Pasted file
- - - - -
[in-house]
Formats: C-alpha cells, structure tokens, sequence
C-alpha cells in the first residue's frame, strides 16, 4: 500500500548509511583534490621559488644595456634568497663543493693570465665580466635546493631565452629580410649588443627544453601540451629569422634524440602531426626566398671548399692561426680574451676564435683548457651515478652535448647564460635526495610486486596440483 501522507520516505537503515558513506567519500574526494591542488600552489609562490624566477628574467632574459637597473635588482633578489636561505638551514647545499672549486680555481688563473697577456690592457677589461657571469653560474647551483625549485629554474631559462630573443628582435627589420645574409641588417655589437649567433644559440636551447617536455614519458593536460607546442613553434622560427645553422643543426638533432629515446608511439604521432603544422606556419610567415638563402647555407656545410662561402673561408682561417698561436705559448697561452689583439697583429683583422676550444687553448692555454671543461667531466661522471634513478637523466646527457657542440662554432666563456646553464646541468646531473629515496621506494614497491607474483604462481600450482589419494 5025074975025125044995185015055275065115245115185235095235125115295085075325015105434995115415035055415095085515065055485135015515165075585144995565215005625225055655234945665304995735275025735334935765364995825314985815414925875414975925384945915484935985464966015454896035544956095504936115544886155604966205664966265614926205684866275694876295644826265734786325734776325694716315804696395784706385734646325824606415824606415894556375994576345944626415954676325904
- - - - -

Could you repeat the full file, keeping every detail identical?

[in-house]
Formats: C-alpha cells, structure tokens, sequence
C-alpha cells in the first residue's frame, strides 16, 4: 500500500548509511583534490621559488644595456634568497663543493693570465665580466635546493631565452629580410649588443627544453601540451629569422634524440602531426626566398671548399692561426680574451676564435683548457651515478652535448647564460635526495610486486596440483 501522507520516505537503515558513506567519500574526494591542488600552489609562490624566477628574467632574459637597473635588482633578489636561505638551514647545499672549486680555481688563473697577456690592457677589461657571469653560474647551483625549485629554474631559462630573443628582435627589420645574409641588417655589437649567433644559440636551447617536455614519458593536460607546442613553434622560427645553422643543426638533432629515446608511439604521432603544422606556419610567415638563402647555407656545410662561402673561408682561417698561436705559448697561452689583439697583429683583422676550444687553448692555454671543461667531466661522471634513478637523466646527457657542440662554432666563456646553464646541468646531473629515496621506494614497491607474483604462481600450482589419494 5025074975025125044995185015055275065115245115185235095235125115295085075325015105434995115415035055415095085515065055485135015515165075585144995565215005625225055655234945665304995735275025735334935765364995825314985815414925875414975925384945915484935985464966015454896035544956095504936115544886155604966205664966265614926205684866275694876295644826265734786325734776325694716315804696395784706385734646325824606415824606415894556375994576345944626415954676325904